Postby PMan99 » Fri Jul 20, 2012 11:32 am

ajaxconstructions wrote:Any housing recommendations?


not gropius, not hastings

(if you can afford to not live in gropius)

Curious1
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Re: Harvard Student(s) Answering Your Questions

Postby Curious1 » Fri Jul 20, 2012 11:41 am

PMan99 wrote:
ajaxconstructions wrote:Any housing recommendations?


not gropius, not hastings

(if you can afford to not live in gropius)


How bad is Hastings really? Living there next month and a tiny bit apprehensive.

Keeper1125
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Re: Harvard Student(s) Answering Your Questions

Postby Keeper1125 » Fri Jul 20, 2012 11:49 am

hastings is fine, and the rooms are pretty nice and reasonably spacious (particularly the common areas). i lived there last year and mostly liked it. the only annoying things are the kitchen and laundry facilities. 1 kitchen and 3 washers/dryers (some of which tend not to work well) in the basement for 100+ people is a nightmare.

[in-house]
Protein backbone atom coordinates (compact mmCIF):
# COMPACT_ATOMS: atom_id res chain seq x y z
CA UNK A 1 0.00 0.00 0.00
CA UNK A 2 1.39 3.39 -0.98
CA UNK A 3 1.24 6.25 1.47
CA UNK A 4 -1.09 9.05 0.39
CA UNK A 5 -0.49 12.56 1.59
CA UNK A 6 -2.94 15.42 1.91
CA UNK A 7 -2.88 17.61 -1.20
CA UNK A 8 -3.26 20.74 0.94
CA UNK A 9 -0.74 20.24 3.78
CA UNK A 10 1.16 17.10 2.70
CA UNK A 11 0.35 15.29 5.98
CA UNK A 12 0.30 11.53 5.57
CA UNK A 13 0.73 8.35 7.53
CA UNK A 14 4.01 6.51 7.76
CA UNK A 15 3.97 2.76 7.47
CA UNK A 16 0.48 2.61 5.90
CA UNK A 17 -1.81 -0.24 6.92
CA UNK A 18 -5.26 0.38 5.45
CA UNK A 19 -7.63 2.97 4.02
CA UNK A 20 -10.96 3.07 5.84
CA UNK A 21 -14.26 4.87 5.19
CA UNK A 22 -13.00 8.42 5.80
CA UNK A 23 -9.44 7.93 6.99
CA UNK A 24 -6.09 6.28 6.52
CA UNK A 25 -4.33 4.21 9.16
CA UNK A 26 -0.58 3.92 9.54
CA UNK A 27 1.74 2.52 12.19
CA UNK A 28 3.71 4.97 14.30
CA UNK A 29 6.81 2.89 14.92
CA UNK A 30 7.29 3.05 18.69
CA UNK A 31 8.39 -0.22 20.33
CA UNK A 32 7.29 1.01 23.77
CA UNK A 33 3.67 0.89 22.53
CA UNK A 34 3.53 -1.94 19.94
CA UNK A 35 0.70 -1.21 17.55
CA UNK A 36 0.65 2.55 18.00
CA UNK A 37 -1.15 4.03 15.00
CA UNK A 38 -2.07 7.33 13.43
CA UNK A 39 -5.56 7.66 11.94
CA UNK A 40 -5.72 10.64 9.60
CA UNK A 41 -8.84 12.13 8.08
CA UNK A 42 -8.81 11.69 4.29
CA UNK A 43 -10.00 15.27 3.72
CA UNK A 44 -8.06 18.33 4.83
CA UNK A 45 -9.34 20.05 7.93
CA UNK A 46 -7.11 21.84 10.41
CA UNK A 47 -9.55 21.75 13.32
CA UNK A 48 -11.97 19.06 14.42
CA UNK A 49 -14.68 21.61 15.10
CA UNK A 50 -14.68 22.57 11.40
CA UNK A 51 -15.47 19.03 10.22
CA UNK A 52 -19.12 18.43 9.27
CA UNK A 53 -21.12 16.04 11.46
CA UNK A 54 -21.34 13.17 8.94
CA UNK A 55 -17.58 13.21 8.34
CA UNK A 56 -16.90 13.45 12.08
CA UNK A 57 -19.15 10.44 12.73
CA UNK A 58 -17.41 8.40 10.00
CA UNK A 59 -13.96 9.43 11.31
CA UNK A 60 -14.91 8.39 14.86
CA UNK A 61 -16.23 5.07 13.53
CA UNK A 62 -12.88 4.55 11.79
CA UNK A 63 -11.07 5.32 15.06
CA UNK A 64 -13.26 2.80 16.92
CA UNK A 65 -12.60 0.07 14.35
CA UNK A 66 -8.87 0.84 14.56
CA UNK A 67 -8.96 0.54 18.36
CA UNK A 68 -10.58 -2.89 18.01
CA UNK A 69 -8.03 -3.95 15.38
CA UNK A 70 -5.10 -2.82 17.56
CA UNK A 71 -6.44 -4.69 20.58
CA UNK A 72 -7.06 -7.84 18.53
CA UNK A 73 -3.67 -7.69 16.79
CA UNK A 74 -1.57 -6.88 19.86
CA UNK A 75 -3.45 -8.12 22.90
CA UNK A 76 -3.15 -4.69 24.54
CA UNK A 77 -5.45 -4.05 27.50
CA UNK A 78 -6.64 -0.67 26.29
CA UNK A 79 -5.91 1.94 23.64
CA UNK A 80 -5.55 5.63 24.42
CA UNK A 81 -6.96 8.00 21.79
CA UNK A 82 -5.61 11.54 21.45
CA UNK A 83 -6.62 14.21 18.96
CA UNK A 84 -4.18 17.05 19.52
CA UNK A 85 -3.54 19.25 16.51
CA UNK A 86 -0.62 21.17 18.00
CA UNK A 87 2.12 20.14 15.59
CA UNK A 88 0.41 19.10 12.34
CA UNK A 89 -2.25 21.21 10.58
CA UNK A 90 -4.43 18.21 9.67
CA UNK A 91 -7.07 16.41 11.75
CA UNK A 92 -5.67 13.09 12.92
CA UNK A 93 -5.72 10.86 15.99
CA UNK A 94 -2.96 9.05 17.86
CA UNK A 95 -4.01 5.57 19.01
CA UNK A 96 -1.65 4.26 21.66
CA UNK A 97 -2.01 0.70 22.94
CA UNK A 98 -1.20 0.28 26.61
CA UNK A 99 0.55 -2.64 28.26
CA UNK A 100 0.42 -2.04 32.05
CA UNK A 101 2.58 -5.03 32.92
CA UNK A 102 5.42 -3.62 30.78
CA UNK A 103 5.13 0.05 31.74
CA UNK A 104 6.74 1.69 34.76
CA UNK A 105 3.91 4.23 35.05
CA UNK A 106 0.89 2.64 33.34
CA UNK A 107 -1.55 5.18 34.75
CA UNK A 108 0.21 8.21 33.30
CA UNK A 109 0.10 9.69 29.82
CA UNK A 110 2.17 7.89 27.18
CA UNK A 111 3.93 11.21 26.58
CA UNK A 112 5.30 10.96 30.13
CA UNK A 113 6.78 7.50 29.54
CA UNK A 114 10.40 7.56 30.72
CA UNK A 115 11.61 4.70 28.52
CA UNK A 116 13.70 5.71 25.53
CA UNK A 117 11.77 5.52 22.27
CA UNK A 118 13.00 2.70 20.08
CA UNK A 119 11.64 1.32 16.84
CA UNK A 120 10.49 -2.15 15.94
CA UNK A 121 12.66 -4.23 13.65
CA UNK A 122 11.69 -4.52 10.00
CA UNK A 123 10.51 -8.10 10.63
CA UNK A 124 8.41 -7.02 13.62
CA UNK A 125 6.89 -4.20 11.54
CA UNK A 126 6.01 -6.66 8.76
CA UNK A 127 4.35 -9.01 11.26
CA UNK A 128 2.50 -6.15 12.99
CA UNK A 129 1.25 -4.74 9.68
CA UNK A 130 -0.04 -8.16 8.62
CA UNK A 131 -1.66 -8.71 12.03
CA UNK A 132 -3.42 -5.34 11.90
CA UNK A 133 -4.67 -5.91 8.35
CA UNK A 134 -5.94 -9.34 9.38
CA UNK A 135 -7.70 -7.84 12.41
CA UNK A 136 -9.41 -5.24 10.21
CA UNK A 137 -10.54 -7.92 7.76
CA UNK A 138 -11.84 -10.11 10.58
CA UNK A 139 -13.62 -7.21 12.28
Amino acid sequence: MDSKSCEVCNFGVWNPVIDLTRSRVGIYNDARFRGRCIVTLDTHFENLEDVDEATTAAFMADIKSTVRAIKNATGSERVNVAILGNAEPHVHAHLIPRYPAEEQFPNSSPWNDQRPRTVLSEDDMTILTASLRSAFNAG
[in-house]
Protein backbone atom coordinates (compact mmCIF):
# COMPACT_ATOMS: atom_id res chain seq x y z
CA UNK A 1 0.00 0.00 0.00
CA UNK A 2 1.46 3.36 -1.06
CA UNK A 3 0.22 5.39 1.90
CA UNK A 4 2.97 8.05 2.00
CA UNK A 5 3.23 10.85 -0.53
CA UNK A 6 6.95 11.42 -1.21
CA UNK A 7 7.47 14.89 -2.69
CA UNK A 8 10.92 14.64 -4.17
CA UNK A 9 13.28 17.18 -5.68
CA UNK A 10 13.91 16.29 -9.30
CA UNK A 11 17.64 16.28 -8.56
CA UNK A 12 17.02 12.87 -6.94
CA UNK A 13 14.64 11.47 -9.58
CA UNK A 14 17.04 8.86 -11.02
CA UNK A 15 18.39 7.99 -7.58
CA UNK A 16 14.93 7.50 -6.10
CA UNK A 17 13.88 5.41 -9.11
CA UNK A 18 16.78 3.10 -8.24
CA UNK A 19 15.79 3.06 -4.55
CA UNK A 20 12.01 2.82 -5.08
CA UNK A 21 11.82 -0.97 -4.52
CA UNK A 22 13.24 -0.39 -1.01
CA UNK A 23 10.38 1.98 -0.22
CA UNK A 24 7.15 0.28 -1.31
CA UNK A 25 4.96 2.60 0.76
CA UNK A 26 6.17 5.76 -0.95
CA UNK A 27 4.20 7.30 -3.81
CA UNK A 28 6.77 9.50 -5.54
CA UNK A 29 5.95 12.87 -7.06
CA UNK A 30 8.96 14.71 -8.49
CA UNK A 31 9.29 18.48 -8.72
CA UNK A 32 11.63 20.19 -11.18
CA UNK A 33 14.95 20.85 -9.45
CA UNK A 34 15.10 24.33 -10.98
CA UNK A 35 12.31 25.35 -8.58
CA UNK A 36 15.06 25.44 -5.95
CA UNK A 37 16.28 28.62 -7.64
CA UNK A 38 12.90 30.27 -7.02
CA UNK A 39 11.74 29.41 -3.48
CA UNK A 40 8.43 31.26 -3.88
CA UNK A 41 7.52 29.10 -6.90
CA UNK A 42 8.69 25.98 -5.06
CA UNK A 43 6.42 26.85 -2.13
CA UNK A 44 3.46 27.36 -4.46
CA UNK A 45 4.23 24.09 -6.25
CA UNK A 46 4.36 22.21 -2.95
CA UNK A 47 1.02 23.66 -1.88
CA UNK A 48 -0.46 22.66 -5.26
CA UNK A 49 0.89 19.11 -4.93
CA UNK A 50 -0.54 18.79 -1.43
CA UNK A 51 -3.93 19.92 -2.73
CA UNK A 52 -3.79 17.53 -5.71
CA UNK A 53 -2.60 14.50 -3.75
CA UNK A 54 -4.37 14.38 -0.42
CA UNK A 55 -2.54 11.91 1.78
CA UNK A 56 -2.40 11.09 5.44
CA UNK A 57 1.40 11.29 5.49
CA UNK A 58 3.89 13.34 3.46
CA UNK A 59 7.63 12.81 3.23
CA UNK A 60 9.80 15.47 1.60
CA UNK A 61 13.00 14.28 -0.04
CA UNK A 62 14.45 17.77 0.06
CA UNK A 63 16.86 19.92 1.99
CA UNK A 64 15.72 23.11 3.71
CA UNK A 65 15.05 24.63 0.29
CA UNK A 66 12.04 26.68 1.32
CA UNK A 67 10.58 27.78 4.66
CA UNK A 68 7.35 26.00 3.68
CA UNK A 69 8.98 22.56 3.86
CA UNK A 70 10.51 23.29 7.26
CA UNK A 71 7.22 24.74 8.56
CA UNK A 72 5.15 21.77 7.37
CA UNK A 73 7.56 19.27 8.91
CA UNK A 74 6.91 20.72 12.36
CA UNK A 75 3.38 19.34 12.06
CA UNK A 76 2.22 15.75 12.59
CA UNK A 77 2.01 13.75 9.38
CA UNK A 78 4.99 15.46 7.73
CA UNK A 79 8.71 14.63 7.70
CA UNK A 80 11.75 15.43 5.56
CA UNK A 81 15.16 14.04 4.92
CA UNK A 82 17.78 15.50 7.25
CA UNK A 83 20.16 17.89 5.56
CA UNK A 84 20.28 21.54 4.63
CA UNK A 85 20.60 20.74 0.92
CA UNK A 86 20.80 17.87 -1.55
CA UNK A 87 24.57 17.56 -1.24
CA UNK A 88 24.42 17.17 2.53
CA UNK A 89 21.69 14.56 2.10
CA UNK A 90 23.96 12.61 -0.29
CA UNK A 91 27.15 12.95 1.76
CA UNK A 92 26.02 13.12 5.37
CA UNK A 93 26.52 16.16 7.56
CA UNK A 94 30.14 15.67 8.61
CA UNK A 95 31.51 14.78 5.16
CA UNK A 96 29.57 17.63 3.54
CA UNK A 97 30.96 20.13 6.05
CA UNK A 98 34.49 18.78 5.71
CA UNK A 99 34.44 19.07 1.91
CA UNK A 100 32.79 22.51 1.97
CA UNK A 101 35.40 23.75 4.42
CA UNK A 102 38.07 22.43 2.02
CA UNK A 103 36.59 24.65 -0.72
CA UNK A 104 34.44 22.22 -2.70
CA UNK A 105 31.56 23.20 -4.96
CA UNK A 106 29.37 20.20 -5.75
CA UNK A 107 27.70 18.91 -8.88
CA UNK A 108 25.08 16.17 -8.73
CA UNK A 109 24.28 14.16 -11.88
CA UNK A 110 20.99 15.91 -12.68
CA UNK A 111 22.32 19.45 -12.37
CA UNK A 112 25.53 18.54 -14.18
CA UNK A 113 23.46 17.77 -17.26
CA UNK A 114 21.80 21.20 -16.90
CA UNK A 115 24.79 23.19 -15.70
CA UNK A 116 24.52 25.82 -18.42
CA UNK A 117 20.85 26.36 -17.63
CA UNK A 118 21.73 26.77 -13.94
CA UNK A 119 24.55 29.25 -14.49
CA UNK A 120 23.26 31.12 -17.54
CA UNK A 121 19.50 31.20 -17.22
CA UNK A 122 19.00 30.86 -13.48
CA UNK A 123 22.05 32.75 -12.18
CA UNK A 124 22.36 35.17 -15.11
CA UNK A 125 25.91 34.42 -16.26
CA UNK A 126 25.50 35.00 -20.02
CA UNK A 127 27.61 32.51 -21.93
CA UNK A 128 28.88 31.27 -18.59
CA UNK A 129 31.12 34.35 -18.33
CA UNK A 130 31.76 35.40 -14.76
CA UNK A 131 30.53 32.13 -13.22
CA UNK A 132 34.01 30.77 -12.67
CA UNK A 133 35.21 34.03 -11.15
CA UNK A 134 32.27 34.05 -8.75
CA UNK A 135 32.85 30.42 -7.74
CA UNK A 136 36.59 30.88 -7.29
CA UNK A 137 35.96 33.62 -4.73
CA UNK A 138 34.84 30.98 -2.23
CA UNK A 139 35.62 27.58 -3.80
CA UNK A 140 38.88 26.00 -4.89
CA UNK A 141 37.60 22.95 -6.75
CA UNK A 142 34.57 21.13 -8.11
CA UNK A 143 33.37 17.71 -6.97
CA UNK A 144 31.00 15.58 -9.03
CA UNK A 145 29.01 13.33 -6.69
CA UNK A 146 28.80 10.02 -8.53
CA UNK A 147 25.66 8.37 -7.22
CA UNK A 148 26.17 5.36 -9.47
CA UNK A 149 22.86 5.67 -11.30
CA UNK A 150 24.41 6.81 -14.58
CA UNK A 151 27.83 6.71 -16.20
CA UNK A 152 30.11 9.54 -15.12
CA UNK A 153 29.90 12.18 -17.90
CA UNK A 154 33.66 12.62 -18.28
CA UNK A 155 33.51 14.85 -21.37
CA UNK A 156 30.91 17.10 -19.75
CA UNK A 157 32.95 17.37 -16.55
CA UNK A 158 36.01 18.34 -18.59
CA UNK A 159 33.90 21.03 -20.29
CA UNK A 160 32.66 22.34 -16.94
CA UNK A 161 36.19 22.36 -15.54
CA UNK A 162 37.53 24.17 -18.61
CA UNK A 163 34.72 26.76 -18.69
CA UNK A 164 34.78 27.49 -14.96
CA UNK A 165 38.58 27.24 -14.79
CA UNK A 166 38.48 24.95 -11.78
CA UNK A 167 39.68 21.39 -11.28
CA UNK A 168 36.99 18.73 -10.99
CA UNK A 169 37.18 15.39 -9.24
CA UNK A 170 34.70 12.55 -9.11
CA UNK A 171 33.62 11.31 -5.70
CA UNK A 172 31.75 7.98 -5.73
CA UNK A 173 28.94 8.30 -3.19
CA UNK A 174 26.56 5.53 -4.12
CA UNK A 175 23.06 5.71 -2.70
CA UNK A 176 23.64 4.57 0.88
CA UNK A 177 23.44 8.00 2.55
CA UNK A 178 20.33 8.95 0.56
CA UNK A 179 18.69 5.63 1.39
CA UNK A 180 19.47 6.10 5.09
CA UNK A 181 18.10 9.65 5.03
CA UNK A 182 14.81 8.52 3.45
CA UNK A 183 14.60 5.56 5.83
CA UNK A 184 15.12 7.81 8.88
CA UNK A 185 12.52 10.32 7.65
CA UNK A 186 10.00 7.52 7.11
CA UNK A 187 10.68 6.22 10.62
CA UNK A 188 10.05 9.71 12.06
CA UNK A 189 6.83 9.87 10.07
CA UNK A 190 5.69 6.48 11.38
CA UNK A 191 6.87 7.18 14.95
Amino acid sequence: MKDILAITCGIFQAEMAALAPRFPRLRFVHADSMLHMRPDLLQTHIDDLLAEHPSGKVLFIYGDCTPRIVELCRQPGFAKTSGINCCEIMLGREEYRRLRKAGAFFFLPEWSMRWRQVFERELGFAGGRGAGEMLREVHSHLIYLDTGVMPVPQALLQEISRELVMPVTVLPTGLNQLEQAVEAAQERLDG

don't expect hastings to be very social, not that it really matters.

AllTheLawz
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Re: Harvard Student(s) Answering Your Questions

Postby AllTheLawz » Fri Jul 20, 2012 11:54 am

GeePee wrote:
JDflowergirl wrote:Regarding LRW, does this class really screw people over? TLS makes it seem like its one of the hardest things in Law School. Since its graded at Harvard (curses!!!), how do employers use this in making their their decisions? Also any tips on how to do well?

Put the time in and get an H in LRW. Really. If you try hard enough, you will get an H. Try to see if you can schedule a check in appointment or two with your Climenko and make sure you're giving them what they want.

There are few classes where putting additional time in is nearly guaranteed to pay dividends in your grade. In fact, I would argue that spending too much time getting bogged down in the details is objectively bad for some classes and some professors. I'd say 98% of the people at Harvard are good enough writers to get an H in LRW, yet only 35% do. If you really spend time refining your prose, you're probably going to get an H -- it's just kind of the reality of the situation.


Out of curiosity.. does anyone know definitively whether there is a special curve for LRW?? Ive heard conflicting things.. some people swear that the percentage of people who get an H in LRW is far less than doctrinal classes.

delusional
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Re: Harvard Student(s) Answering Your Questions